In companion animals, severe wounds often result in severe consequences: amputation, infection, sometimes even death. As unbelievable as it sounds, an unexpected savior has emerged.
In 2004, the FDA classified sterilized maggots as a medical device – in other words, you can purchase a prescription for fly larvae. Recently maggots have been used to clean human wounds, but veterinary medicine only recently has begun exploring the usage of these little wrigglers.
According to Monarch Labs, a supplier of medicinal maggots, these worm-like insects work wonders on hard-to-heal wounds. The maggots clean infected and dead tissue in a process called “debridement.” They also kill the bacteria while stimulating new tissue growth. Maggots eat dead flesh but avoid live flesh and were used medically in the Middle Ages – but since they weren’t sterilized back then, the results were mixed.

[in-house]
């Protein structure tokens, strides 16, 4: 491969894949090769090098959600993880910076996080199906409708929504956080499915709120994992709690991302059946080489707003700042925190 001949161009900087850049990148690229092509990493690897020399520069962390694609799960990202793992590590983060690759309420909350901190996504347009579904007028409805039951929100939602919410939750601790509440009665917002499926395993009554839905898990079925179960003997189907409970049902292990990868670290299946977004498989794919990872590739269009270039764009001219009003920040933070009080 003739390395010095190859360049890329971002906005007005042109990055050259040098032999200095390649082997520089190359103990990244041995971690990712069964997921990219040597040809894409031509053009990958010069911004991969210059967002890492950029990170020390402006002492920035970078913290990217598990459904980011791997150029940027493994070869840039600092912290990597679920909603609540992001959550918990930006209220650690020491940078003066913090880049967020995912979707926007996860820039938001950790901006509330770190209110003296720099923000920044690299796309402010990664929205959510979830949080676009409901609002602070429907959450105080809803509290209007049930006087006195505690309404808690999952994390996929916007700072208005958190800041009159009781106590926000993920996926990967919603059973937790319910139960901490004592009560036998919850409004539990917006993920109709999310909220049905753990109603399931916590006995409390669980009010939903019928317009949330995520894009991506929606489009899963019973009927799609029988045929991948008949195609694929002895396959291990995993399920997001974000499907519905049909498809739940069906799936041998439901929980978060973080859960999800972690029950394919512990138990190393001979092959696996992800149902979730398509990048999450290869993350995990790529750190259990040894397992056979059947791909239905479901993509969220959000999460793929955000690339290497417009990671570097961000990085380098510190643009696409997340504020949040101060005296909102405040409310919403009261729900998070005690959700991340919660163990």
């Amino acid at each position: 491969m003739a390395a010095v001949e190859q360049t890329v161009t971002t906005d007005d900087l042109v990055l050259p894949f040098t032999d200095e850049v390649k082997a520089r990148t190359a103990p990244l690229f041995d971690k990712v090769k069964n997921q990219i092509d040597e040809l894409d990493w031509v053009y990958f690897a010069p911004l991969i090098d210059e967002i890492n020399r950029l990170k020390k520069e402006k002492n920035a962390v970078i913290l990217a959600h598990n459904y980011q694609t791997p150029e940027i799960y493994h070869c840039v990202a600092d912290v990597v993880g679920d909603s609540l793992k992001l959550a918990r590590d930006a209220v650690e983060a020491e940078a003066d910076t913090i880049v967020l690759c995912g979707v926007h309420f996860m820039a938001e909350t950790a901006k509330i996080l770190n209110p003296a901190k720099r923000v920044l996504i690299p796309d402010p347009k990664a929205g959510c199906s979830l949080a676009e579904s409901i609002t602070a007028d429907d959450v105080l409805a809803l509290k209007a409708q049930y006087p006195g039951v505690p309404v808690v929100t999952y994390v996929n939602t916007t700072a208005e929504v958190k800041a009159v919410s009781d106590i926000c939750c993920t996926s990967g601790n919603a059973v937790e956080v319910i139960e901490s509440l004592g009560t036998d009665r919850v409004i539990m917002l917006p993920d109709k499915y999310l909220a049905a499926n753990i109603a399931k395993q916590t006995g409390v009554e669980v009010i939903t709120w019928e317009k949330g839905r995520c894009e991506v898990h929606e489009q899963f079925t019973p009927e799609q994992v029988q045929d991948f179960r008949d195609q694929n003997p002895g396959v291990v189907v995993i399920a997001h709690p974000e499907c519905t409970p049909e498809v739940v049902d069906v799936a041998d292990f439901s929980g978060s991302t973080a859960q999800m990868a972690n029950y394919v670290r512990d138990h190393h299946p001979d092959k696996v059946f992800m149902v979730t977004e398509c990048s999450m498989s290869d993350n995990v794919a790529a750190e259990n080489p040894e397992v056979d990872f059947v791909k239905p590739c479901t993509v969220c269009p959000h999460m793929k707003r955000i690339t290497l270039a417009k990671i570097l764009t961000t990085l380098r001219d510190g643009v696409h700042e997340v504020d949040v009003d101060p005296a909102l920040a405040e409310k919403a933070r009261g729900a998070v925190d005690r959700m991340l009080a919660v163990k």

The process involves a veterinarian applying the medicinal maggots to your pet’s wound along with a special dressing that prevents the maggots from squirming away.
According to Monarch, “World-wide, approximately 50,000 treatments were applied to wounds in 2008.” That statistic applies to people, though – veterinarians seem hesitant to adopt the treatment. It might seem creepy at first, but it might also be a safer alternative to antibiotics that have incredibly harsh side effects.
If your dog or cat had a severe wound, would you consider medicinal maggots as a treatment?